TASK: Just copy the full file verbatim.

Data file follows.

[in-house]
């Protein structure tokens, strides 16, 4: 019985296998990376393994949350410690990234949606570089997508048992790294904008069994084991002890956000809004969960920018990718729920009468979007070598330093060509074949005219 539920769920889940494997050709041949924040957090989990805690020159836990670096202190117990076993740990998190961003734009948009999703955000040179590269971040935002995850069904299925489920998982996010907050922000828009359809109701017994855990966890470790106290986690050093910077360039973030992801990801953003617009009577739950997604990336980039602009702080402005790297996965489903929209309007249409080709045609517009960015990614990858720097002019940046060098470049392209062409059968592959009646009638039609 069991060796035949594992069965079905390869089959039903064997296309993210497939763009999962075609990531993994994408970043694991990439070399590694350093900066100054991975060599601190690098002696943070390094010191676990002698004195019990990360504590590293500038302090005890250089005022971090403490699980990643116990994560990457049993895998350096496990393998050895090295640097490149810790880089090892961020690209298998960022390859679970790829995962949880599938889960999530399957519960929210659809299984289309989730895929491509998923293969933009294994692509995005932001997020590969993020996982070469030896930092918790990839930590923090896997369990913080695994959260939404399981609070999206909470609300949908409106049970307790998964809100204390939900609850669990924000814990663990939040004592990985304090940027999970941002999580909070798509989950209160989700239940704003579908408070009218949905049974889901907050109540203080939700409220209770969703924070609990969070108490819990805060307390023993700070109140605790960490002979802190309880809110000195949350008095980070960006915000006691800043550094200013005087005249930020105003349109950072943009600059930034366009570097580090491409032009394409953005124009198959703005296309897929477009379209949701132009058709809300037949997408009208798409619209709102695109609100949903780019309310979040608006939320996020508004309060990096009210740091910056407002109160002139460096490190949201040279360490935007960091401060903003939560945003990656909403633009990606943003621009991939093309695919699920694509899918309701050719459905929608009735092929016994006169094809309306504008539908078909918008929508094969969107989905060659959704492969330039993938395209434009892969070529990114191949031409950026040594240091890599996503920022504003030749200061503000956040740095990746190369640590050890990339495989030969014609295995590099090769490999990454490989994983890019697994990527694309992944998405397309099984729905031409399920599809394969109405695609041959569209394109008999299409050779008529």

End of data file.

[in-house]
């Protein structure tokens, strides 16, 4: 019985296998990376393994949350410690990234949606570089997508048992790294904008069994084991002890956000809004969960920018990718729920009468979007070598330093060509074949005219 539920769920889940494997050709041949924040957090989990805690020159836990670096202190117990076993740990998190961003734009948009999703955000040179590269971040935002995850069904299925489920998982996010907050922000828009359809109701017994855990966890470790106290986690050093910077360039973030992801990801953003617009009577739950997604990336980039602009702080402005790297996965489903929209309007249409080709045609517009960015990614990858720097002019940046060098470049392209062409059968592959009646009638039609 069991060796035949594992069965079905390869089959039903064997296309993210497939763009999962075609990531993994994408970043694991990439070399590694350093900066100054991975060599601190690098002696943070390094010191676990002698004195019990990360504590590293500038302090005890250089005022971090403490699980990643116990994560990457049993895998350096496990393998050895090295640097490149810790880089090892961020690209298998960022390859679970790829995962949880599938889960999530399957519960929210659809299984289309989730895929491509998923293969933009294994692509995005932001997020590969993020996982070469030896930092918790990839930590923090896997369990913080695994959260939404399981609070999206909470609300949908409106049970307790998964809100204390939900609850669990924000814990663990939040004592990985304090940027999970941002999580909070798509989950209160989700239940704003579908408070009218949905049974889901907050109540203080939700409220209770969703924070609990969070108490819990805060307390023993700070109140605790960490002979802190309880809110000195949350008095980070960006915000006691800043550094200013005087005249930020105003349109950072943009600059930034366009570097580090491409032009394409953005124009198959703005296309897929477009379209949701132009058709809300037949997408009208798409619209709102695109609100949903780019309310979040608006939320996020508004309060990096009210740091910056407002109160002139460096490190949201040279360490935007960091401060903003939560945003990656909403633009990606943003621009991939093309695919699920694509899918309701050719459905929608009735092929016994006169094809309306504008539908078909918008929508094969969107989905060659959704492969330039993938395209434009892969070529990114191949031409950026040594240091890599996503920022504003030749200061503000956040740095990746190369640590050890990339495989030969014609295995590099090769490999990454490989994983890019697994990527694309992944998405397309099984729905031409399920599809394969109405695609041959569209394109008999299409050779008529």